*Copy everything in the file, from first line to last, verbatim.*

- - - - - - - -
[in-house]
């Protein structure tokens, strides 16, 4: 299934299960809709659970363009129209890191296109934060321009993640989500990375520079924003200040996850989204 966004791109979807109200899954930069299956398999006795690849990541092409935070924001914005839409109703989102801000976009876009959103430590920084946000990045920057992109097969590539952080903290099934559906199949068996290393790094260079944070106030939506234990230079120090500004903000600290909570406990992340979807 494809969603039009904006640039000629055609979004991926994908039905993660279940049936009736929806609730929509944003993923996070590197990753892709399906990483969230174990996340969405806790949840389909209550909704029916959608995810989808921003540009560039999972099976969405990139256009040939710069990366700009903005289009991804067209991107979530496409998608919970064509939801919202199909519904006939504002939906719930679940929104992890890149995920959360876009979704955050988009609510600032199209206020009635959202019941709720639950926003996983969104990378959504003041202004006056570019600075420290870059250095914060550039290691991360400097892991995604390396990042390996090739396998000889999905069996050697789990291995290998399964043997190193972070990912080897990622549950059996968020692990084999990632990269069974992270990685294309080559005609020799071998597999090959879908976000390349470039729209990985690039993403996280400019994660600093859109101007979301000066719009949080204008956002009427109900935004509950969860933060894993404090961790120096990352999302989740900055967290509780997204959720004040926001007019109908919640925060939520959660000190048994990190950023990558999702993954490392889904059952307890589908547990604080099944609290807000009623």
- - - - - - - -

[in-house]
């Protein structure tokens, strides 16, 4: 299934299960809709659970363009129209890191296109934060321009993640989500990375520079924003200040996850989204 966004791109979807109200899954930069299956398999006795690849990541092409935070924001914005839409109703989102801000976009876009959103430590920084946000990045920057992109097969590539952080903290099934559906199949068996290393790094260079944070106030939506234990230079120090500004903000600290909570406990992340979807 494809969603039009904006640039000629055609979004991926994908039905993660279940049936009736929806609730929509944003993923996070590197990753892709399906990483969230174990996340969405806790949840389909209550909704029916959608995810989808921003540009560039999972099976969405990139256009040939710069990366700009903005289009991804067209991107979530496409998608919970064509939801919202199909519904006939504002939906719930679940929104992890890149995920959360876009979704955050988009609510600032199209206020009635959202019941709720639950926003996983969104990378959504003041202004006056570019600075420290870059250095914060550039290691991360400097892991995604390396990042390996090739396998000889999905069996050697789990291995290998399964043997190193972070990912080897990622549950059996968020692990084999990632990269069974992270990685294309080559005609020799071998597999090959879908976000390349470039729209990985690039993403996280400019994660600093859109101007979301000066719009949080204008956002009427109900935004509950969860933060894993404090961790120096990352999302989740900055967290509780997204959720004040926001007019109908919640925060939520959660000190048994990190950023990558999702993954490392889904059952307890589908547990604080099944609290807000009623």